User blog:Sucinum/General Scenario Guide
Draft of a new page to reduce redundancy in scenario guides.
- The first step in a new park is to pause the game and have a look on your park. You can set up a few things as long as the game is paused and get a general overview.
- Many scenarios already have prebuilt paths. Be sure to block off unused paths so your guests don't get lost. Avoid long walks and dead ends, so your guests don't have to wander around aimlessly.
- Also check for Path Items to make sure there are enough benches (every 3-5 tiles) and litter bins (every 10-12 tiles).
- You need enough Staff to keep your park running and clean. Set patrol areas to coordinate your handymen, while mechanics are usually good to run around freely (unless your park is kind of mazy).
- A handymen can keep about 30-40 tiles of path clean, depending on how nauseating the rides next to them are are. Be sure to keep your park clean from litter and vomit as much as possible, otherwise guests will vandalize. If your park is kept clean, you don't need security guards at all.
- Each mechanic can keep 3-4 rides running, keep adding as soon as they are fully stressed. You will have to reduce maintenance times once rides get older, so check your mechanics' status now and then.
- Build enough stalls so your guests don't have to search long when they get hungry, thirsty or need to visit a bathroom. Bathrooms are also welcome if guests are very sick, so consider placing some of them near your most nauseating rides.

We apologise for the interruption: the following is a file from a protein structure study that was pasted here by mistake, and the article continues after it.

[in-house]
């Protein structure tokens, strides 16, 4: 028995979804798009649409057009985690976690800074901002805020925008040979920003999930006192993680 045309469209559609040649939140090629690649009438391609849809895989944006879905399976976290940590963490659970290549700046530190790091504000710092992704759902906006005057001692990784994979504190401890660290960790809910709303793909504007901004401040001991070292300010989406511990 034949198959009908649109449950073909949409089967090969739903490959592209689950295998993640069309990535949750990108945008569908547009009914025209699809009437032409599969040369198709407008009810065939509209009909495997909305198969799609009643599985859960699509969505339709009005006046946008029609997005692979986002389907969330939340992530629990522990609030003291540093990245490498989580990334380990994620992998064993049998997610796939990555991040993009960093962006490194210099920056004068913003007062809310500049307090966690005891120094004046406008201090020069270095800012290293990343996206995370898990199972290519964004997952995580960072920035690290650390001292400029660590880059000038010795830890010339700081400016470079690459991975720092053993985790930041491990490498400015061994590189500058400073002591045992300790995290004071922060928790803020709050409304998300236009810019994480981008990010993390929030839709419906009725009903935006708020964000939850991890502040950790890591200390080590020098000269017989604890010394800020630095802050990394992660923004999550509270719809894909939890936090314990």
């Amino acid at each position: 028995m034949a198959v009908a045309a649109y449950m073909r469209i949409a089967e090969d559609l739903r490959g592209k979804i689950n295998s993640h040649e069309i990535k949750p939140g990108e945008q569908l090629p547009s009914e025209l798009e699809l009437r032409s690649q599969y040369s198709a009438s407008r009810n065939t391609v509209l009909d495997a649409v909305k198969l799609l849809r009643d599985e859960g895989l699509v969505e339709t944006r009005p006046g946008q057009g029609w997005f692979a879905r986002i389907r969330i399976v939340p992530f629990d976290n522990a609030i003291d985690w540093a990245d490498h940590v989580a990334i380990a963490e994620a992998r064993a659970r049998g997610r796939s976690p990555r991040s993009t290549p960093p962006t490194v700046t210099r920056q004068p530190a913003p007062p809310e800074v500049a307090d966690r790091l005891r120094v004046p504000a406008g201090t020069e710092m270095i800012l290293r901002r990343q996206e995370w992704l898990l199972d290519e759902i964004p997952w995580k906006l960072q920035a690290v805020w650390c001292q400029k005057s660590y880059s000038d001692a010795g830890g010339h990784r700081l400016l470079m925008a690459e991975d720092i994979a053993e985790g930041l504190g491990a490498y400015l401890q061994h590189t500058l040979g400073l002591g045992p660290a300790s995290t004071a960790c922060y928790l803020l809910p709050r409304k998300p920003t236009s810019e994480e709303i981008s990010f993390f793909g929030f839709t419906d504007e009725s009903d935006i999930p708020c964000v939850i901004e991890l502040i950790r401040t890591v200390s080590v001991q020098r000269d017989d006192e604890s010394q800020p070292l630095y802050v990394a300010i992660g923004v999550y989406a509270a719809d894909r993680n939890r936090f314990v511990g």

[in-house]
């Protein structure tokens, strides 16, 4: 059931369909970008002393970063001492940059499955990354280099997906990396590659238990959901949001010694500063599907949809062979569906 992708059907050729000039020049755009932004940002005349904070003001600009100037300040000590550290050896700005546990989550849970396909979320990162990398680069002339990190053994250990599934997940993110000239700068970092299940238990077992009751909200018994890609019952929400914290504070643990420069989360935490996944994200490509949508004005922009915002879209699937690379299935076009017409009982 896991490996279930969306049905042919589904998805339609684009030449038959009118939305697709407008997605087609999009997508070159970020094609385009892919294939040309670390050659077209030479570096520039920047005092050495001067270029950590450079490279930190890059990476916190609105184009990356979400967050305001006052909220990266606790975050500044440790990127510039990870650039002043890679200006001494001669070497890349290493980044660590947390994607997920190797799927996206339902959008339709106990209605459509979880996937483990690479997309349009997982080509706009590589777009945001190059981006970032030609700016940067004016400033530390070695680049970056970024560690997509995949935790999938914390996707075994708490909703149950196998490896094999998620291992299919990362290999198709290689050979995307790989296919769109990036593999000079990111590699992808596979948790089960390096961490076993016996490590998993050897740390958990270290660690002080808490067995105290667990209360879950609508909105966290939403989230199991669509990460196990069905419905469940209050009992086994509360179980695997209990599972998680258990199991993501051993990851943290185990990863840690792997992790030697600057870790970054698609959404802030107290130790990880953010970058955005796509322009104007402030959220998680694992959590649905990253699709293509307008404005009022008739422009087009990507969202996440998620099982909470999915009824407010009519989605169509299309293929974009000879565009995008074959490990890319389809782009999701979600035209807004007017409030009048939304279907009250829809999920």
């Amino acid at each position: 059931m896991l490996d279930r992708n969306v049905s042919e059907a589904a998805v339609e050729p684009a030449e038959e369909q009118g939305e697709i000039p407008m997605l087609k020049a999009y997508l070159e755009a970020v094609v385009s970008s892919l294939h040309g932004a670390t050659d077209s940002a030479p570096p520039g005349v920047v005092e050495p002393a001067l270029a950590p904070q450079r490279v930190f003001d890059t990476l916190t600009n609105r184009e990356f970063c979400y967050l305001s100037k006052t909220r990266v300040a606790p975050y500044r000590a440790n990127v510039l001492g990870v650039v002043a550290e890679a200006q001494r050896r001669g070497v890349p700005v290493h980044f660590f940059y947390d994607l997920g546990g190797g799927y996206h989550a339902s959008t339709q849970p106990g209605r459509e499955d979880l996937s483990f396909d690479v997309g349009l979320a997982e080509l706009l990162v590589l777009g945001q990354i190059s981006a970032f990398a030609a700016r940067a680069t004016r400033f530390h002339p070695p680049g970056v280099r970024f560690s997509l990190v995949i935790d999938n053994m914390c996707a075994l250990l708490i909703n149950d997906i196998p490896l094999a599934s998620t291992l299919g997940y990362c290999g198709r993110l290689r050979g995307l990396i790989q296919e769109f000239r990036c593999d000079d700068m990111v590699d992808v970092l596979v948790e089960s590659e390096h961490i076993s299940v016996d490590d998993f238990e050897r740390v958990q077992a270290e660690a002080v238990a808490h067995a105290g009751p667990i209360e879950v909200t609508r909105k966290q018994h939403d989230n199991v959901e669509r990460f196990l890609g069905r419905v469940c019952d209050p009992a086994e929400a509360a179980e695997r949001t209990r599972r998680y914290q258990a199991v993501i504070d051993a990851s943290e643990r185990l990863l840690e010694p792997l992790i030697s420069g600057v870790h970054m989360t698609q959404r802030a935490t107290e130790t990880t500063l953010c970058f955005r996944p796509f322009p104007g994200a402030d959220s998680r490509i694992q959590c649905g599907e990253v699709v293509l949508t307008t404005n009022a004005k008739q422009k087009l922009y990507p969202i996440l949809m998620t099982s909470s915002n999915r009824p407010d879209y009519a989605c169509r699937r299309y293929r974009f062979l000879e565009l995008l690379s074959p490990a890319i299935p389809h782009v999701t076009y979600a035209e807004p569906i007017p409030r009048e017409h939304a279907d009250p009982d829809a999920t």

- Place food stalls near less nauseating rides to prevent your guests from vomoting all over the area. Stalls with souveniers should go to your most exciting rides, since happy guests are more inclined to buy balloons etc.
You can setup Research as long as the game is paused, so do that as one of the first steps after beginning a scenario. Usually you start with a low variety of rides to build, so consider researching with maximum funds at the beginning. You can reduce that once you feel your park is doing well.
- Most important is to fulfill the basic needs of your guests, that means you should research Shops and Stalls until Toilets, Drinks Stall (or similar), Information Kiosk and at least one Food stall are available.
- Next consider researching roller coasters until you have a good design available. Examples for good roller coasters are Steel Roller Coaster, Steel Corkscrew Roller Coaster, Wooden Wild Mouse and Steel Wild Mouse Roller Coaster since they allow to build cheap, compact and popular rides.
- Since your guests have different needs, consider building a variety of Gentle Rides, Thrill Rides and roller coasters and set up research accordingly.
- Researching Theming and ride upgrades isn't that important usually.
Creating good rides
Roller Coasters are the bread and butter of any park, so building good coasters and other custom rides is very important. The Ride Ratings show how well you designed a ride.